Alzheimer's disease · Behavior · Caregiver · Caregiving · Dogs

Stress, part 2 / August 9, 2006

I had read about memory loss, confusion and dysphasia, but I was not prepared for the behavioral changes that often come with Alzheimer’s. I don’t know if they are actually the second most stressful part of living with my mother–-after finances–-but they are the most likely triggers of my anger.

Today, for example, I had an appointment at the vet’s for one of my dogs. She is thirteen years old and increasingly disabled by arthritis, so I take her in regularly to have her checked and given an Adequan shot. I told my mother several times over the past twenty four hours that I would have a 5 PM appointment on Wednesday, although I didn’t expect her to remember it. But she did, and when I got home from work today at 3:45 I found her in a bad mood.

I immediately sat down for a few minutes to brush Lily. “You could’ve been home by now if you’d left earlier,” my mother said.

“My appointment is at 5. They don’t take people in the order they arrive–it’s not a walk-in clinic.”

She scowled and pursed her lips. I continued to brush Lily. “Would you like something to eat before I go?” I asked.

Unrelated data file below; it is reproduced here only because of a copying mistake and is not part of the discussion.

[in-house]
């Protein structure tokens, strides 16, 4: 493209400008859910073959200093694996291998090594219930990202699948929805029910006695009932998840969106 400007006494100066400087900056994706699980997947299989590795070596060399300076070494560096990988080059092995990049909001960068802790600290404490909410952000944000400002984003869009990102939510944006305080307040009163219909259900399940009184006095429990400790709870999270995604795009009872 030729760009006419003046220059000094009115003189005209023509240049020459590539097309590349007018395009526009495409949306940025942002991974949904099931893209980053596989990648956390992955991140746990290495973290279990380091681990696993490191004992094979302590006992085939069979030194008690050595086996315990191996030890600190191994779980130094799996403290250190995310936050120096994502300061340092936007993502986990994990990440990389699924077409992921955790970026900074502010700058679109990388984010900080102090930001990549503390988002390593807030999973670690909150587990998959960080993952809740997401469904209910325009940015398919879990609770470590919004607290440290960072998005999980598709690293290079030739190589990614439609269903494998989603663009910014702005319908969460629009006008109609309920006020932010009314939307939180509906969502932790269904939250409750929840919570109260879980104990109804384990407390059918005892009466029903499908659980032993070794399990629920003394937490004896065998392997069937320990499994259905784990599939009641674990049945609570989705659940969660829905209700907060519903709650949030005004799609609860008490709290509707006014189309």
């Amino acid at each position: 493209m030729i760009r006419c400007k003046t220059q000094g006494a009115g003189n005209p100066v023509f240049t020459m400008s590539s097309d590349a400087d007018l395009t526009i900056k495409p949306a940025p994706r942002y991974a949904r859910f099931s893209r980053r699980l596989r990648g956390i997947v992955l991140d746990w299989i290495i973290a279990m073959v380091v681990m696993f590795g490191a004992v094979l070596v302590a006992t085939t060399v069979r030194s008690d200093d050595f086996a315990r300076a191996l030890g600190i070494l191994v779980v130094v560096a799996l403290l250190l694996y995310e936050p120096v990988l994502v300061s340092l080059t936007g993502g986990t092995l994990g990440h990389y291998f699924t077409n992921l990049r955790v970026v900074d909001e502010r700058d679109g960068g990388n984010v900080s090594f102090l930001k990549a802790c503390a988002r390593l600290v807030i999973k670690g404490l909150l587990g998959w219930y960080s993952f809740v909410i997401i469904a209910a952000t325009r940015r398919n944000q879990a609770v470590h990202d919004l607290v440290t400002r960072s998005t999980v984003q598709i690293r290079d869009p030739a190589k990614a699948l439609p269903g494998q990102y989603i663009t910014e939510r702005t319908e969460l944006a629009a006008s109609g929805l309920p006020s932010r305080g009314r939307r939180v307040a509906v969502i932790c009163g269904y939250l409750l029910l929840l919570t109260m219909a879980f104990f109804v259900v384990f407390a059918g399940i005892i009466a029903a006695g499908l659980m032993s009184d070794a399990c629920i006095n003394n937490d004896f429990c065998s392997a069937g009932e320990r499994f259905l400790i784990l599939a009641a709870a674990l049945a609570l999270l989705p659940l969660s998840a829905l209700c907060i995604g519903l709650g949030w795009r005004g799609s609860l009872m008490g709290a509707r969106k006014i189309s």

“No. I’m not hungry.”

More brushing.

“If you leave now, you’ll get home sooner,” she persisted.

“No, if I leave now, I’ll sit in the waiting room longer.”

“You always leave early.”

“No,” I said evenly, “I don’t do that. If I have an appointment at 5, I leave at quarter of.”

Silence. More brushing. I could feel the foul mood emanating from her. I was realizing that this disruption to her evening routine was making her unreasonably angry. When she becomes angry her posture sags, so she was now slumped in her usual place on the couch like a kid being punished, her lips set in an inverted U.

“You could have been back by now.”

By this time I was brushing so obsessively that Lily snapped her head around and gave me a dirty look. “Do you want to eat before I go?” I asked my mother again.

“I’m not hungry.”

Well, where do you go from here? Although it was only 4:30, and the vet’s office was only a 5-minute drive, I put Lily’s harness on and led her to the door. “Bye,” I said. My mother wouldn’t look at me–she stared straight ahead, her lips tight.

I took Lily for a little walk once we arrived, then we had her check-up and shot, and I talked a short while with her vet. We were home before 6 o’clock.

“Was there a crowd there?” my mother greeted me sourly. “You’ve been gone for so long.”

“No, there wasn’t a crowd.”

“Why were you gone so long?”

Well, maybe because I left a half hour early?? At this point I snapped, “You know, I DO have other things to do, besides coming home to make you dinner!” I threw up my hands for dramatic effect. She let up after that–whenever I make a meltdown overture she backs off, but I don’t like cheap melodramatics.

I still haven’t given up the idea that this behavior is something that can be “cured.” But I know that AD is shortening her fuse. She doesn’t have the mental resources to reason with herself, to identify her own impatience and measure it against reality. Her impatience flares up and it takes over. No more filters, I guess.

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